Belarus: Defining a European policy between the EU’s East and West
February 29, 2012 - Horia-Victor Lefter - Bez kategorii
After the December 2010 elections and the repression that followed, Belarus and the European Union have fallen once more out of love. In this context of isolation, questions are raised whether the European Union has defined the best strategy towards Belarus. Far from reaching a consensus among the EU's member countries, western Europe seems to have the most ambiguous position.
The European Union (EU) considers itself, according to the 2011 General Report, a major player in all of the world’s regions. However, Belarus has proven to be one of the EU’s biggest challenge. Indeed, none of the EU’s methods has seemed to work when dealing with Belarus’s everlasting president, Alexander Lukashenko. With the Lisbon Treaty in force and an EU ambassador in Minsk, the EU asserts that it is going to proceed to “a major overhaul of the manner in which the European neighbourhood policy is implemented”.
Carrots, sticks and sanctions
After alternating a lack of contacts with sticks and carrots, or just sanctions, Brussels has now, after one “brutally difficult year”, as Hillary Clinton has summed up 2011, added more names to its visa ban black list to the EU. But, since the Belarusian authorities are not interested in both EU accession and democratic reform, EU’s conditionality has only led to a criticising rhetoric from Minsk and a continuous enforcement of the repression.
Besides the bilateral contacts and some European programs and agreements, there are not many links between the EU and Belarus. Until now not even a Joint Provisional Plan has been signed. But thanks to Poland and Sweden, Belarus is at least a member of the Eastern Partnership, though only partially taking into account that no authority was invited to the meeting that is going to take place on 4th March.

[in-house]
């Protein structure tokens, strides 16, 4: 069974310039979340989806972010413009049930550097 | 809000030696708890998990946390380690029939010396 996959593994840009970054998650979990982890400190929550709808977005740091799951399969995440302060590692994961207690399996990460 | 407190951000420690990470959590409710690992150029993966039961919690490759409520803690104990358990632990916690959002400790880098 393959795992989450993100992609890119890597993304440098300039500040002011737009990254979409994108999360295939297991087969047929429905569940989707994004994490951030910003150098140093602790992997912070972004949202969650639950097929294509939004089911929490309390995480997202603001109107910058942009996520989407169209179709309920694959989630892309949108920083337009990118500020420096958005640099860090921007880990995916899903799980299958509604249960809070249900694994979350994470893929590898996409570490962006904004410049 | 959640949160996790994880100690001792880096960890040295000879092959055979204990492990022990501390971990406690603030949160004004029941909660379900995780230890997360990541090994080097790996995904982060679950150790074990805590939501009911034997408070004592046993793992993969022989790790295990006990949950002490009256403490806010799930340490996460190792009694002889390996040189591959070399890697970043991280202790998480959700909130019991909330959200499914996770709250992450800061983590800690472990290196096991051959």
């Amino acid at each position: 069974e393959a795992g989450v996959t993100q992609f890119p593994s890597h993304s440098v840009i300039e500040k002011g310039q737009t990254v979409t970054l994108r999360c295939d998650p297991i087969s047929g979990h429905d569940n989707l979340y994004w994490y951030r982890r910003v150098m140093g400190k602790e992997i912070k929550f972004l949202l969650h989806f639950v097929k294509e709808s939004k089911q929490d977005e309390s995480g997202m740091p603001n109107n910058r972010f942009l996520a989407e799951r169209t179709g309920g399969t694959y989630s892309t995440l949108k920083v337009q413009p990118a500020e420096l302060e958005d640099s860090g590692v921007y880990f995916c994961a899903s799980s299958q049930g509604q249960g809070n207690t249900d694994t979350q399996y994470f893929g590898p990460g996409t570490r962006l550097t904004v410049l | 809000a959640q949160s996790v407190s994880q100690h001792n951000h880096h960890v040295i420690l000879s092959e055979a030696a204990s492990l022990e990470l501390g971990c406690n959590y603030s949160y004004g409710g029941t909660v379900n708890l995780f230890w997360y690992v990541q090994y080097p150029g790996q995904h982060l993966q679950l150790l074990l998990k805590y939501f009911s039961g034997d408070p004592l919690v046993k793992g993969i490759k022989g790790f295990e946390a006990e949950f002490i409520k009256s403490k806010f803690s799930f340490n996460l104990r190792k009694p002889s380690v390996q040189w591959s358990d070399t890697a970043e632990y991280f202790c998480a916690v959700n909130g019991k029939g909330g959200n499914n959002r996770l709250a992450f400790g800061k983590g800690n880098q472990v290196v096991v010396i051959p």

Nevertheless, apart from the sanctions to which the EU has returned after the December 2010 elections, Europe has developed a multidimensional strategy that also consists of joining OSCE to its efforts. This European organisation, according to its current chairman, the Irish MFA, “has to keep a channel open to the Belarusian authorities” as it is for now the only one Belarus is a member of.
However, there is no improvement due to a lack a consensus on the strategy to adopt towards Belarus; neither within the civil society community, nor between EU member states. Not only a unanimous vote is required for decisions related to Foreign Affairs, but the 27 States have also different economical interests as well as different relations with Russia. Indeed, the EU members, as the Dutch key player in the Belarusian trade, the French secretive cultural cooperation or, the German “Russia first” rule, in a context of European isolation, have showed a preference for bilateralism.